Cell phones help decipher malaria transmission in Kenya
(11/19/2012) Malaria parasites can stow away silently in a person’s bloodstream. Without any symptoms to betray them, their human host can unwittingly transport the parasites hundreds or thousands of miles. Tracking them has been nearly impossible, especially in poor countries. Now, researchers have harnessed a new tool: the burgeoning number of cell phone users in Africa, which help trace how malaria spreads.
Conservationists turn camera traps on tiger poachers
(11/12/2012) Remote camera traps, which take photos or video when a sensor is triggered, have been increasingly used to document rare and shy wildlife, but now conservationists are taking the technology one step further: detecting poachers. Already, camera traps set up for wildlife have captured images of park trespassers and poachers worldwide, but for the first time conservationists are setting camera traps with the specific goal of tracking illegal activity.
Remote-controlled model planes offer bird's-eye approach to conservation
(07/10/2012) Inexpensive aerial drones can help conservationists map forests, monitor land use change like deforestation, and track wildlife in remote and inaccessible areas, reports a new study published in the journal Tropical Conservation Science.
Model airplane used to monitor rainforests - conservation drones take flight
(02/23/2012) Conservationists have converted a remote-controlled plane into a potent tool for conservation. Using seed funding from the National Geographic Society, The Orangutan Conservancy, and the Denver Zoo, Lian Pin Koh, an ecologist at the ETH Zürich, and Serge Wich, a biologist at the University of Zürich and PanEco, have developed a conservation drone equipped with cameras, sensors and GPS. So far they have used the remote-controlled aircraft to map deforestation, count orangutans and other endangered species, and get a bird's eye view of hard-to-access forest areas in North Sumatra, Indonesia.
The camera trap revolution: how a simple device is shaping research and conservation worldwide
(02/14/2012) I must confess to a recent addiction: camera trap photos. When the Smithsonian released 202,000 camera trap photos to the public online, I couldn’t help but spend hours transfixed by the private world of animals. There was the golden snub-monkey (Rhinopithecus roxellana), with its unmistakably blue face staring straight at you, captured on a trail in the mountains of China. Or a southern tamandua (Tamandua tetradactyla), a tree anteater that resembles a living Muppet, poking its nose in the leaf litter as sunlight plays on its head in the Peruvian Amazon. Or the dim body of a spotted hyena (Crocuta crocuta) led by jewel-like eyes in the Tanzanian night. Or the less exotic red fox (Vulpes vulpes) which admittedly appears much more exotic when shot in China in the midst of a snowstorm. Even the giant panda (Ailuropoda melanoleuca), an animal I too often connect with cartoons and stuffed animals, looks wholly real and wild when captured by camera trap: no longer a symbol or even a pudgy bear at the zoo, but a true animal with its own inner, mysterious life.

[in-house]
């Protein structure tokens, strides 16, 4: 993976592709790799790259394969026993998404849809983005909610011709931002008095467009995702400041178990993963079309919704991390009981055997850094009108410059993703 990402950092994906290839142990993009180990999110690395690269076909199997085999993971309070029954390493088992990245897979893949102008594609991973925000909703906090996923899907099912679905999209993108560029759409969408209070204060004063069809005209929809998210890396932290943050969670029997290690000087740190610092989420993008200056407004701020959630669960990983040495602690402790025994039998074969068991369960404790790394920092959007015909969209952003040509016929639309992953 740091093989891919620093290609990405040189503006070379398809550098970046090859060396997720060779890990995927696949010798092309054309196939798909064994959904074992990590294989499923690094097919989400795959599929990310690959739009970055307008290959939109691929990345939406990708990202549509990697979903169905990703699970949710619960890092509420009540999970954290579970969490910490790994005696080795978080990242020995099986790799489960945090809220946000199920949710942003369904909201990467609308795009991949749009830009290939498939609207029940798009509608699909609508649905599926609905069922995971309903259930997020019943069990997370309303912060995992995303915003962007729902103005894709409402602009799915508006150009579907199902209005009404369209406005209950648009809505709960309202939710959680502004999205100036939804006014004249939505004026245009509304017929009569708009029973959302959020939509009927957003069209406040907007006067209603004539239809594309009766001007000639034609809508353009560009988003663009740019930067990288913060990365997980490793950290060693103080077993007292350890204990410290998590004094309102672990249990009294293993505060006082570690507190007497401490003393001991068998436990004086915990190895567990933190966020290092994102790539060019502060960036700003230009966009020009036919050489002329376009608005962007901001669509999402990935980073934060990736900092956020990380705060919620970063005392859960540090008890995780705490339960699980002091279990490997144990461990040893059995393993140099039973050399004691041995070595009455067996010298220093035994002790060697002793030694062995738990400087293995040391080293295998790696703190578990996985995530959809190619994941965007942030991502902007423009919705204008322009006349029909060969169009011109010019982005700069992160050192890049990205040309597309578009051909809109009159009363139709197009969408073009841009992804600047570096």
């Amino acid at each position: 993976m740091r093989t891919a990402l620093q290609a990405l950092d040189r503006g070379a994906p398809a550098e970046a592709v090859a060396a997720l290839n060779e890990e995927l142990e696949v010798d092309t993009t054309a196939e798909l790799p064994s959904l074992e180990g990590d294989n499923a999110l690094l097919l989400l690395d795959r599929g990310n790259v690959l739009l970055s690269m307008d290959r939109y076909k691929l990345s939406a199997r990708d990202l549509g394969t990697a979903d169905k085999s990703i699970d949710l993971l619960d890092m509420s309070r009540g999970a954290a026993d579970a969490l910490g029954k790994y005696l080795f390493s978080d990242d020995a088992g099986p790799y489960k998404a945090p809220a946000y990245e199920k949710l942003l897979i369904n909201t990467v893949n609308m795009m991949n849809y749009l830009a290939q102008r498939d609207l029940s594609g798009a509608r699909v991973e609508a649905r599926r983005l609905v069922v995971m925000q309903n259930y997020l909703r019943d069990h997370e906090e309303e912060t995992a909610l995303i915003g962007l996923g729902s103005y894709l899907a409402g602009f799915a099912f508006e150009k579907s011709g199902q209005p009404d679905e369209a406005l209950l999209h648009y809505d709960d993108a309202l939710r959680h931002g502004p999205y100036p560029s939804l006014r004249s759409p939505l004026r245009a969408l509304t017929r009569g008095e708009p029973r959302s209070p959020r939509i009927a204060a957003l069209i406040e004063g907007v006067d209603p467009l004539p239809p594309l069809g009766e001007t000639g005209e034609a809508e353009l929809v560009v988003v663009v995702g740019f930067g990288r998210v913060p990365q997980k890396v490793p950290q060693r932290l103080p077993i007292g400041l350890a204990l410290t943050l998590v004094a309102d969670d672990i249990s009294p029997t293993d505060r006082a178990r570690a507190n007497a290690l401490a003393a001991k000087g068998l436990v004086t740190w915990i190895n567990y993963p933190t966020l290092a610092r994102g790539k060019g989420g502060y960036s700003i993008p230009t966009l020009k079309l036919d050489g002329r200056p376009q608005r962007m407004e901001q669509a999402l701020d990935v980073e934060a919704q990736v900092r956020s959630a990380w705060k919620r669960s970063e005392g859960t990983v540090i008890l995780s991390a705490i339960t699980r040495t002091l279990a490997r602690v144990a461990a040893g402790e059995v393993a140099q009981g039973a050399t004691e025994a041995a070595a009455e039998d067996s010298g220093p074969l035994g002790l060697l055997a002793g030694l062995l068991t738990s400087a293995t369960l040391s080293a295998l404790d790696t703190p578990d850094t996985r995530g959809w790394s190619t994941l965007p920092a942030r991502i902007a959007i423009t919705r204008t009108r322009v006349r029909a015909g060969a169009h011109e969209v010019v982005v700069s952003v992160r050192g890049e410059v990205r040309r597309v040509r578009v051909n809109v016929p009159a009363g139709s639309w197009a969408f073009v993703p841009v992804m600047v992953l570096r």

Breakthrough technology enables 3D mapping of rainforests, tree by tree
(10/24/2011) High above the Amazon rainforest in Peru, a team of scientists and technicians is conducting an ambitious experiment: a biological survey of a never-before-explored tract of remote and inaccessible cloud forest. They are doing so using an advanced system that enables them to map the three-dimensional physical structure of the forest as well as its chemical and optical properties. The scientists hope to determine not only what species may lie below but also how the ecosystem is responding to last year's drought—the worst ever recorded in the Amazon—as well as help Peru develop a better mechanism for monitoring deforestation and degradation.